Whenever I've heard people say "Money can't buy happiness..." my response has always been "...then I'll bet you've never struggled with money."
Because anyone who has ever struggled with money would argue that money can indeed buy happiness. Maybe not in every area of your life. But in any area that is related to money.
Such as having the freedom to:
...Buy a nice car
...Or go on a nice vacation
...Buy a nicer house
...Or fix up the one you already have
...Pay off your credit card bills
...Update your wardrobe
...Give to charity
...Do more fun things with your family
...Sleep better at night not having to worry about money
I know what you're thinking - there are plenty of stories about people whose lives have been ruined by fame & fortune. Those who become child stars on TV, movies, or through music. And those "lucky ones" who hit it big by winning the lottery. And everyone knows some "rich snob" who seems to have it all, but still acts like a jerk.
All good points.
Just because money doesn't buy happiness for everyone doesn't mean it doesn't buy happiness for most people. Right? Maybe? Or am I just way off base on this one?
When you look at the list above, you can see that not all of the points I made have to do with money. Some of them simply have to do with having choices. And all of them are related to having freedom. That's my whole point. And the reason for my response to those who save "Money can't buy happiness."
And the reason why some people's lives take a turn for the worse after they come into a big amount of money. It's NOT the money that ruins their lives. It's the power of choice that does them in. And the power of freedom. I know, its just a difference of a few words. If the money gives them the ability to choose, and the freedom to live their lives differently, then it's the money's fault.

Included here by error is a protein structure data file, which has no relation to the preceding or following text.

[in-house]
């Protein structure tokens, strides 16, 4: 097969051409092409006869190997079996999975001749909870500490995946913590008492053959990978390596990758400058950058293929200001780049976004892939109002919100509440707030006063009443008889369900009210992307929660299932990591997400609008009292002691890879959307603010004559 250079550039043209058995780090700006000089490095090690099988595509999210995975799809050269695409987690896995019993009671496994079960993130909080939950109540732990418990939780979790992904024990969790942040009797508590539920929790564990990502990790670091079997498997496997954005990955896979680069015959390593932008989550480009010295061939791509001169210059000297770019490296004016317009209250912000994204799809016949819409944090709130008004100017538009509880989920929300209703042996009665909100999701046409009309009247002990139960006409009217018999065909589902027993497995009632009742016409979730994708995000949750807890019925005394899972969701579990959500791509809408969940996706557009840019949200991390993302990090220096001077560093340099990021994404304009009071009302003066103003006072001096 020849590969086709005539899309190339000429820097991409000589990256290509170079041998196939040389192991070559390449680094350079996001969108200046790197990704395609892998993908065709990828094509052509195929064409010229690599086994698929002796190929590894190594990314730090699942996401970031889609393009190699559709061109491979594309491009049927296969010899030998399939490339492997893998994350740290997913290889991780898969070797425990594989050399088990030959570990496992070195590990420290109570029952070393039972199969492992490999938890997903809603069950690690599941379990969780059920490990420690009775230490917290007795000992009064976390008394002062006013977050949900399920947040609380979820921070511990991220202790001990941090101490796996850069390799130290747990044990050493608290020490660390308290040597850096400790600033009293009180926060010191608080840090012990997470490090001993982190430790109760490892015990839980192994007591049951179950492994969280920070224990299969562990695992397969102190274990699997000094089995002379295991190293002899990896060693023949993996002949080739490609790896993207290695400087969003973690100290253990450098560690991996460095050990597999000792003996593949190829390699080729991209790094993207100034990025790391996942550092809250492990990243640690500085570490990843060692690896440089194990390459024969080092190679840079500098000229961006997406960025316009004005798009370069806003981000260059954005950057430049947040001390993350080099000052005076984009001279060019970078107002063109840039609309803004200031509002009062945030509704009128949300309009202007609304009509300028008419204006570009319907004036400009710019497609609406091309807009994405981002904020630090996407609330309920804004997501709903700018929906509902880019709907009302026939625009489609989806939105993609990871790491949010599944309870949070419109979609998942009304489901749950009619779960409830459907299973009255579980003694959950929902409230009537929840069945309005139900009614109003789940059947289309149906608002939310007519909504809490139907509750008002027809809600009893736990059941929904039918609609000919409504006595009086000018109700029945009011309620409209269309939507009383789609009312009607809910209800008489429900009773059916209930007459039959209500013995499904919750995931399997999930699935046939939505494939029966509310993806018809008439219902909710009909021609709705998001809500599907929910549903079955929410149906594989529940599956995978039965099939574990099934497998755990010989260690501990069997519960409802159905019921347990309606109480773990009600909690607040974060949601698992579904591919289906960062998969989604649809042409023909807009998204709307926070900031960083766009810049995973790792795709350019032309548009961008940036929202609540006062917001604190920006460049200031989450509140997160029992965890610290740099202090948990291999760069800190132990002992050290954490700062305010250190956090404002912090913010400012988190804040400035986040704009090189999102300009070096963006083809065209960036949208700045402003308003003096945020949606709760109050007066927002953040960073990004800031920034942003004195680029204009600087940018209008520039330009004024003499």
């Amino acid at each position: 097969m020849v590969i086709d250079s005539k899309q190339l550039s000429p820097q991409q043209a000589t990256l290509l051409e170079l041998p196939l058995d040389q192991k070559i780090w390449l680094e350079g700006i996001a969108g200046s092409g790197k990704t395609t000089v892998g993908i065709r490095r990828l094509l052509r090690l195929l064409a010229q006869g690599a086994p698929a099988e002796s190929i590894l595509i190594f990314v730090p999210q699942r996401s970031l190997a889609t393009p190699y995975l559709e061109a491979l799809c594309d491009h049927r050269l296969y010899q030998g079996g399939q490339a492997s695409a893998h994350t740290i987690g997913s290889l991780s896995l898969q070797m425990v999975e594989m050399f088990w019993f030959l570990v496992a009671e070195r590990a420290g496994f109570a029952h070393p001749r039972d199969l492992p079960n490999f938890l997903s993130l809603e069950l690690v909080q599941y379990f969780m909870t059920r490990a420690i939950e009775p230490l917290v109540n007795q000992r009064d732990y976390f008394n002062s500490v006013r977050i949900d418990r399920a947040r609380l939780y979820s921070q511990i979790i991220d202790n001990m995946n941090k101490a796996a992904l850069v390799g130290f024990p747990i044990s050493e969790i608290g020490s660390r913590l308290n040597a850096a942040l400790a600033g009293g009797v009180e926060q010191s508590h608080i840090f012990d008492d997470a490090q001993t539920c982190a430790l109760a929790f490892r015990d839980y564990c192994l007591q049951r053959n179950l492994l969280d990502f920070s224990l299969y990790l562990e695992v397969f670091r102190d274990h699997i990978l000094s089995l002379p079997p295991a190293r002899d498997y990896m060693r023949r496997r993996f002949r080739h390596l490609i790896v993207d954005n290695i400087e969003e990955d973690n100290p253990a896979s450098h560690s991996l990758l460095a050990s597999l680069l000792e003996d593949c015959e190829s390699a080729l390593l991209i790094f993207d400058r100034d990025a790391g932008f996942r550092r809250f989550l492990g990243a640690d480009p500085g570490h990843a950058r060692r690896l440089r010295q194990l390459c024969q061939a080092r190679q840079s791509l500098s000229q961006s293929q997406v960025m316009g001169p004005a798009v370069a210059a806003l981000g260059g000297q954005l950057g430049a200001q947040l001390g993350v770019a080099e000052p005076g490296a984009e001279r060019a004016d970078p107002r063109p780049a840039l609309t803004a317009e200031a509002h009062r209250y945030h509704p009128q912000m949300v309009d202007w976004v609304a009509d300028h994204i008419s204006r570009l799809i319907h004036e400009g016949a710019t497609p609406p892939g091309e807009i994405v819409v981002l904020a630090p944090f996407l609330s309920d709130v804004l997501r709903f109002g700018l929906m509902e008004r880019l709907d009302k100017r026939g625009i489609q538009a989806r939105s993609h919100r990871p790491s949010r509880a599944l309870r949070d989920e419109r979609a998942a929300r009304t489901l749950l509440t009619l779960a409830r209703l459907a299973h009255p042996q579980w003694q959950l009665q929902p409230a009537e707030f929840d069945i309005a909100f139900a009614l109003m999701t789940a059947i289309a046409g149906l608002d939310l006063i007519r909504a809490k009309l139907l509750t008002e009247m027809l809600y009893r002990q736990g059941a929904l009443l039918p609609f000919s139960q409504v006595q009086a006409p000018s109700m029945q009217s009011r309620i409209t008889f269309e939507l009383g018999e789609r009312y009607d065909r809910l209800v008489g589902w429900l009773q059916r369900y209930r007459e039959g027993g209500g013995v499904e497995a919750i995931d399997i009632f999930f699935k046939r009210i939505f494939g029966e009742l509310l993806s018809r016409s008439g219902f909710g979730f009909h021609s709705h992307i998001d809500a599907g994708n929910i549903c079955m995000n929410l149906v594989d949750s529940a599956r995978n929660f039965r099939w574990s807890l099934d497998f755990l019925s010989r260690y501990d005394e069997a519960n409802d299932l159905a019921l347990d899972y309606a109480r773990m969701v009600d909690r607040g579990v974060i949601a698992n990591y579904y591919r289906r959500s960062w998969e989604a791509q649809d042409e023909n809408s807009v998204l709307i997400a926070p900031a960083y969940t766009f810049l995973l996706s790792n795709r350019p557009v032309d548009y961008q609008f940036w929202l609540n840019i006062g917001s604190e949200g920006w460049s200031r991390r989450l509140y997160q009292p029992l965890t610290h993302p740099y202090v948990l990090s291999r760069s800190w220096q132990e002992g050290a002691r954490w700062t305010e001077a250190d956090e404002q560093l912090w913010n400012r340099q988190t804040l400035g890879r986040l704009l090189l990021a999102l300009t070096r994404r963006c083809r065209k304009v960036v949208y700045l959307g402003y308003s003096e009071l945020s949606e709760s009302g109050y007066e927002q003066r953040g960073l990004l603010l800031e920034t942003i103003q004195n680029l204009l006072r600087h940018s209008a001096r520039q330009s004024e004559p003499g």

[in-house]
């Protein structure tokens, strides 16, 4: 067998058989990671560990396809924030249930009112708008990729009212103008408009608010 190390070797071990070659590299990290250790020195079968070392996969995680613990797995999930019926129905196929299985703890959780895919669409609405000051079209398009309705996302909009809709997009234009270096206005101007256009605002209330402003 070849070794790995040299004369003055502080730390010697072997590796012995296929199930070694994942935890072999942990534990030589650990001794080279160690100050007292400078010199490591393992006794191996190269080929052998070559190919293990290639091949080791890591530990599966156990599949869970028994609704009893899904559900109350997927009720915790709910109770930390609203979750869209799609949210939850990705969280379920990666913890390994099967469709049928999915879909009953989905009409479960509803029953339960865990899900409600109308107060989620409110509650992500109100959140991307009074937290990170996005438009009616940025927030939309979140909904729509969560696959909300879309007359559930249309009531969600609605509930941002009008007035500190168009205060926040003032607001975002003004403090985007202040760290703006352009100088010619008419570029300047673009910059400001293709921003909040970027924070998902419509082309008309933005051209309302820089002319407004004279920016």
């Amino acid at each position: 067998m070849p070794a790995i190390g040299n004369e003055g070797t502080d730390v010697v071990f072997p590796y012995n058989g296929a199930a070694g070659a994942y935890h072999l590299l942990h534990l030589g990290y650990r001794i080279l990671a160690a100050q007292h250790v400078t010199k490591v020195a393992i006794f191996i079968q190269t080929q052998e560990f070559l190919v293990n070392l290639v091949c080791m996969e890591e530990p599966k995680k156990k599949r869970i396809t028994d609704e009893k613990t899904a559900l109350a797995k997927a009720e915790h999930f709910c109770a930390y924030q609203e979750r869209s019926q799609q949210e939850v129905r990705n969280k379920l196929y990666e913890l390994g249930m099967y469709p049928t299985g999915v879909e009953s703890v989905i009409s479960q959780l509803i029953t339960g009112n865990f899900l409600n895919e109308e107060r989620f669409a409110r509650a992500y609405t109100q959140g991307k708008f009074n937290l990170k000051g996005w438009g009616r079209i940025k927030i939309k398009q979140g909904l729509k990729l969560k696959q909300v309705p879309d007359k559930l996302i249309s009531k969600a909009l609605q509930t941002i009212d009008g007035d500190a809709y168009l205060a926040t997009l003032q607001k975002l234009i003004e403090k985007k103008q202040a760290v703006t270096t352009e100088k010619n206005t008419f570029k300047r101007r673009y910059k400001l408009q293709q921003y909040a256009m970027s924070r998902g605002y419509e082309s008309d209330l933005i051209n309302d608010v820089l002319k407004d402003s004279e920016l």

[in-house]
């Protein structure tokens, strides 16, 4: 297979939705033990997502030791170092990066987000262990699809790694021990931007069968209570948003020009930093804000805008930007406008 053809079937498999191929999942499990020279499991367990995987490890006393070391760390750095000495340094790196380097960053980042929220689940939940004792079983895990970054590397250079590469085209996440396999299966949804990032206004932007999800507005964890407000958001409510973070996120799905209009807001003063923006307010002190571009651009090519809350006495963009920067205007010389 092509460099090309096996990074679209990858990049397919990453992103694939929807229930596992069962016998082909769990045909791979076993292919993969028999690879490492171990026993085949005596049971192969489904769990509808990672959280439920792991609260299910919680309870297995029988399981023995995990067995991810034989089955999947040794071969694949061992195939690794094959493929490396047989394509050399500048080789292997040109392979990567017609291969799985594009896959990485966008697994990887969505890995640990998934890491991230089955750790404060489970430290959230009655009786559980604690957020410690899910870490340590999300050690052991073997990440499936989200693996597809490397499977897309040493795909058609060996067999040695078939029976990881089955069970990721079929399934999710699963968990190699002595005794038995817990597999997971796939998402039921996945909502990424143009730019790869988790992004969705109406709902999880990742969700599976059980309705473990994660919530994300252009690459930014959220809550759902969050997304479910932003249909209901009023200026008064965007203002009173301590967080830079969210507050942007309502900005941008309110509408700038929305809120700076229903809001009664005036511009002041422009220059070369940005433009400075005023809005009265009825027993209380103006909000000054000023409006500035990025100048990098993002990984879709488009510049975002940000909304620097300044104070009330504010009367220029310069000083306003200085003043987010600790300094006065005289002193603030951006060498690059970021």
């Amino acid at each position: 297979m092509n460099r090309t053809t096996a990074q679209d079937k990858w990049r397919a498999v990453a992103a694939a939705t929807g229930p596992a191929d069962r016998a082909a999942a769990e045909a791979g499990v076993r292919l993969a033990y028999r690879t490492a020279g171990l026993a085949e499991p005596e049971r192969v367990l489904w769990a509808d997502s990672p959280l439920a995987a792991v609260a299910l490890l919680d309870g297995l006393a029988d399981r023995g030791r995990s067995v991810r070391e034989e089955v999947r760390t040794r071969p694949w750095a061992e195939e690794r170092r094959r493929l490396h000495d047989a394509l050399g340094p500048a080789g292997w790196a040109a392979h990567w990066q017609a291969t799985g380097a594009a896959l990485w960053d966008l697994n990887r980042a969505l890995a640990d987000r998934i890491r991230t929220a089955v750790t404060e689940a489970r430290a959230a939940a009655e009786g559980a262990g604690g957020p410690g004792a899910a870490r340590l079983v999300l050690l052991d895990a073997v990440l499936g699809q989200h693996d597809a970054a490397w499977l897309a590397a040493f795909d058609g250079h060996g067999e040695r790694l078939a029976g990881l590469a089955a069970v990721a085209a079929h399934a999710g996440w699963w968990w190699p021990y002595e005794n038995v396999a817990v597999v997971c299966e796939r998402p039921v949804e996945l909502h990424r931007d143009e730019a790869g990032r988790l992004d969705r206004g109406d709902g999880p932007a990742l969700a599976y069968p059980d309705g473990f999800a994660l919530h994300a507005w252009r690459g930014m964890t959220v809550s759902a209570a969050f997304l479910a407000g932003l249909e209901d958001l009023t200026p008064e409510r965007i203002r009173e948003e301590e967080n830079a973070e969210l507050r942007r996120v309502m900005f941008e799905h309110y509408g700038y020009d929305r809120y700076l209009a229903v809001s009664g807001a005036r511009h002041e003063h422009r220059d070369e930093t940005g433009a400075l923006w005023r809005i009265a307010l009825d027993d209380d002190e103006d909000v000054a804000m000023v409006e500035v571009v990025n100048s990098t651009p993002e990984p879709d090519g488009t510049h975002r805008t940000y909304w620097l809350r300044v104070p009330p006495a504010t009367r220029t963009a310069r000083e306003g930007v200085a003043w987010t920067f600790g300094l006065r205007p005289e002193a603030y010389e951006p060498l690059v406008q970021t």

But I do NOT agree.
Just like when bad things happen to good people. I certainly don't wish anything bad on anyone, and I don't blame anyone who has been affected by something awful in their life. But we all have the power to choose. Good or bad. Rich or poor.
But that's just my opinion, it doesn't prove anything. So here's proof. It's a study by the Center for Health and Well-being, Princeton University, titled High income improves evaluation of life but not emotional well-being. And it shows that happiness increase with money.
But there is catch, of course. In the study it showed that happiness increased with money - up to an income level of $75,000 a year. After that, money doesn't affect happiness. As with many things in life, "it's all relative".
For someone living in poverty, or someone living in a third world country, $75,000 is rich. And for many Americans, $75,000 is rich. Yet for others (especially for someone like me, who lives in a relatively wealthy area of the country) $75,000 is barely enough to survive!
Yep, it's all relative.
Maybe I'm looking at this all wrong. Maybe I should be thankful for what I have, because of ... well, just because.
So Virginia, maybe money can only buy happiness for some people. For others, happiness is determined by something more than just money. And freedom is about more than just being able to buy "stuff".
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